Vitamin D, Are You Getting Enough?

By on November 13, 2018
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As we leave the long days of summer, many people living in northern latitudes risk having insufficient vitamin D levels.

Hardly a day goes by without a new study revealing one of the many benefits of vitamin D. While our bodies do manufacture vitamin D on exposure to sunshine, the levels in some northern countries like Canada during the autumn and winter months are too weak to maintain healthy levels.

Wearing sunscreen blocks much of the vitamin D that we derive from the sun in warmer months, so during spring and summer dietary supplements are quite possibly also the safest way to boost one’s level of vitamin D.

Cutting edge nutrition research soundly supports maintaining adequate levels. Deficiency of the sunshine vitamin may cause or worsen bone issues such as osteopenia and osteoporosis. Low levels are linked to both muscle weakness, risk of falls and bone fractures.

It is fully understood that vitamin D is critical to the health of our bones and teeth. Vitamin D, together with other nutrients and hormones in your body, support healthy bone renewal. Never forget that your bone health is dependent on a dynamic process of remodeling. Most people think of calcium when they think of strong bones. But vitamin D is crucial for healthy bones as well. When vitamin D levels are deficient, the result is rickets in children and osteomalacia or osteoporosis, meaning soft or porous bones in adults. We must have a serum level of at least 75nmol/liter to govern the process of bone remodeling.

But the health of our bones is only one of the benefits of getting adequate vitamin D. Low levels have also been linked to higher risk of common cancers, autoimmune diseases, infectious diseases and cardiovascular diseases.

A Harvard School of Public Health study reported a link between vitamin D levels and the risk of heart attacks. A study published in the Archives of Internal Medicine found that a doubling of blood levels of vitamin D was associated with having half the risk of a heart attack (myocardial infarction). The vitamin has been linked to a broad range of cardiovascular benefits including a reduced risk of peripheral arterial disease (PAD) and a reduced risk of stroke.

Low vitamin D levels have even been linked to increased risk of dying, no matter what the cause. The National Health and Nutrition Examination Survey, NHANES III examined vitamin D status and all cause mortality and found that those individuals who were in the lowest quartile of vitamin D status were 26% more likely to die.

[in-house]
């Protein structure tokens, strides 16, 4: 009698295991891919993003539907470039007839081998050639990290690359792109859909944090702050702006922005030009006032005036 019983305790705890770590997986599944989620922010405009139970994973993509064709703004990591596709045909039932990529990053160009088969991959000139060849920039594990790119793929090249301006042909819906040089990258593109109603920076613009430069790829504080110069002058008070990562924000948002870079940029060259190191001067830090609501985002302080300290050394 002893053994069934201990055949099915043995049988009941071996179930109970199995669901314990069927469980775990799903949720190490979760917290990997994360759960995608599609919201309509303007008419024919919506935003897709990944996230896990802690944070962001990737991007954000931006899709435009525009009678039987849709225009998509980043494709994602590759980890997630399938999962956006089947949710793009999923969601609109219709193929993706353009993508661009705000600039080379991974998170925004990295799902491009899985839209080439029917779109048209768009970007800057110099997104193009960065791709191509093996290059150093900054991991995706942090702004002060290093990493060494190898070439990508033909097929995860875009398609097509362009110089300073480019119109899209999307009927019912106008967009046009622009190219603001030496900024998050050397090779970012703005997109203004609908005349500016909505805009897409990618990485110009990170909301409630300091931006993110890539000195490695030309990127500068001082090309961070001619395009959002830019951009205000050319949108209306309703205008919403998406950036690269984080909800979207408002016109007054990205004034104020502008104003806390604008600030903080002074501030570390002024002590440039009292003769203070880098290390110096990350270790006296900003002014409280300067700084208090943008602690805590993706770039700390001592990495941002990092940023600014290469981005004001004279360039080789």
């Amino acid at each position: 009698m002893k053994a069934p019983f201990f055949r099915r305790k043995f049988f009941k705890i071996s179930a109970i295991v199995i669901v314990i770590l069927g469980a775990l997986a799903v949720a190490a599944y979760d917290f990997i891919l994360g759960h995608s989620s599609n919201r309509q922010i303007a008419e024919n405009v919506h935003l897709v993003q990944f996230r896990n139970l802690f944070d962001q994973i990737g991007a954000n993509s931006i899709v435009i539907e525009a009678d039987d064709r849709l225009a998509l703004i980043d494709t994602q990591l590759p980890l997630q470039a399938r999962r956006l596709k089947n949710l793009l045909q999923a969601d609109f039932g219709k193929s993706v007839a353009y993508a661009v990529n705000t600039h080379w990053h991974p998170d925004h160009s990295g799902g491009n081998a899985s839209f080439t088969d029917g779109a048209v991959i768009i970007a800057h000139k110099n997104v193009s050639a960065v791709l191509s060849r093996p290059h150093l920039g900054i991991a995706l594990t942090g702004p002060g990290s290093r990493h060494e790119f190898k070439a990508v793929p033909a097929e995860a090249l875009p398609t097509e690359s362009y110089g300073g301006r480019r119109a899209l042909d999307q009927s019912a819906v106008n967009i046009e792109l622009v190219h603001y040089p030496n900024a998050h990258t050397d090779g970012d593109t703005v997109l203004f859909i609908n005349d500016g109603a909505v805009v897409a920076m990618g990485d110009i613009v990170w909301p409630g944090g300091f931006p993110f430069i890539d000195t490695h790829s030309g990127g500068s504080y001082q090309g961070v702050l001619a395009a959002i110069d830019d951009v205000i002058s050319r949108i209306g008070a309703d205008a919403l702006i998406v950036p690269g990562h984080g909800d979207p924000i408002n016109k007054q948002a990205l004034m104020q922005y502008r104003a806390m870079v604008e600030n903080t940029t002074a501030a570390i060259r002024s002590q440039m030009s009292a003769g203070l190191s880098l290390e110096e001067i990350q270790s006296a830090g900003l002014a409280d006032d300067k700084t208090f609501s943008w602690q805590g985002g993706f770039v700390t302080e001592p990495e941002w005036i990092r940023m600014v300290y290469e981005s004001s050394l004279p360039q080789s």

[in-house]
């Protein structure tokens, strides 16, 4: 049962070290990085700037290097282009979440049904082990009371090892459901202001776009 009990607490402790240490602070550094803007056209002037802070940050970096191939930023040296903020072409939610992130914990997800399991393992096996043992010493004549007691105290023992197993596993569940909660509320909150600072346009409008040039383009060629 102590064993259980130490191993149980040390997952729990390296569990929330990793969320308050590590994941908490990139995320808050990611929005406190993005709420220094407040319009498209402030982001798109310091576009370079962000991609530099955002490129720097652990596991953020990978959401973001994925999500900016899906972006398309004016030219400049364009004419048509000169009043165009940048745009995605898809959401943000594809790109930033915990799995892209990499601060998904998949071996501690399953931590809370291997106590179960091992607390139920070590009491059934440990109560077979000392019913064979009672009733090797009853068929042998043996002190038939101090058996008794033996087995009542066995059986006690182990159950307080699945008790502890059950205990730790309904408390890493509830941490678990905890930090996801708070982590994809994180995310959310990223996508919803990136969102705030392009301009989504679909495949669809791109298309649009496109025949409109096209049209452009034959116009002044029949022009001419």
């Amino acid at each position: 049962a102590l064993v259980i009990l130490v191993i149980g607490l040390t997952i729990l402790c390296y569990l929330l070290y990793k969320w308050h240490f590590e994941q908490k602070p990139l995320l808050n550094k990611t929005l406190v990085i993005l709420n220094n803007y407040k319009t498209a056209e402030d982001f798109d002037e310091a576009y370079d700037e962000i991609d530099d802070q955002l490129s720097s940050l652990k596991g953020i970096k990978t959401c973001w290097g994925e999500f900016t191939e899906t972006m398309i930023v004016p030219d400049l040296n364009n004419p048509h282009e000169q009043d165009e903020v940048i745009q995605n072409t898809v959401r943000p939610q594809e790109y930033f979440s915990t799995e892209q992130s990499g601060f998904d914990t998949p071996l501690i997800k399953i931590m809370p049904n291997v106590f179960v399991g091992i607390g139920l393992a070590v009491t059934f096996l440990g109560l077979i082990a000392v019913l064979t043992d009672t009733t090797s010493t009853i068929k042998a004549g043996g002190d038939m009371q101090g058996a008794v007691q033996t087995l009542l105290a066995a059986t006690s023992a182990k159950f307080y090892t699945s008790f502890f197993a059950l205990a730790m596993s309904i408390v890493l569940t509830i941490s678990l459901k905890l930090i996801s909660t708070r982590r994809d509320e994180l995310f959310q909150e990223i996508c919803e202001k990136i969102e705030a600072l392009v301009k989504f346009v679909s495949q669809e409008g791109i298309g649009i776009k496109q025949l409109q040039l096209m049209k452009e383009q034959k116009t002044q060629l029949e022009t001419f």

Although a consensus regarding the optimal level of serum 25(OH)D has not yet been established, most experts define vitamin D deficiency as a 25(OH)D level of < 50 nmol/liter and vitamin D insufficiency as 51-79nmol/liter. For all studied end points to date, the optimal concentration of 25(OH)D is at least 80nmol/liter.

If testing your level isn’t convenient, maintaining adequate levels typically requires an intake of at least 1000 IU of cholecalciferol or vitamin D3 daily for adults and 400 IU in children.

Sources:

Edward Giovannucci, MD, ScD; Yan Liu, MS; Bruce W. Hollis, MD, PhD; Eric B. Rimm, ScD; Arch Intern Med. 2008;168(11):1174-1180. 5-Hydroxyvitamin D and Risk of Myocardial Infarction in Men

Michal L. Melamed; Paul Muntner; Erin D. Michos; Jaime Uribarri; Collin Weber; Jyotirmay Sharma; Paolo Raggi; Serum 25-Hydroxyvitamin D Levels and the Prevalence of Peripheral Arterial Disease Arteriosclerosis, Thrombosis, and Vascular Biology. 2008;28:1179

Michal L. Melamed, MD, MHS; Erin D. Michos, MD, MHS; Wendy Post, MD, MS; Brad Astor, PhD 25-Hydroxyvitamin D Levels and the Risk of Mortality in the General Population Arch Intern Med. 2008;168(15):1629-1637.

L.M. Hall, M.G. Kimlin, P.A. Aronov, B.D. Hammock, J.R. Slusser, L.R. Woodhouse, C.B. Stephensen Journal of Nutrition Vol. 140, No. 3, 542-550, March 2010 “Vitamin D Intake Needed to Maintain Target Serum 25-Hydroxyvitamin D Concentrations in Participants with Low Sun Exposure and Dark Skin Pigmentation Is Substantially Higher Than Current Recommendations”

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About Charleen Wyman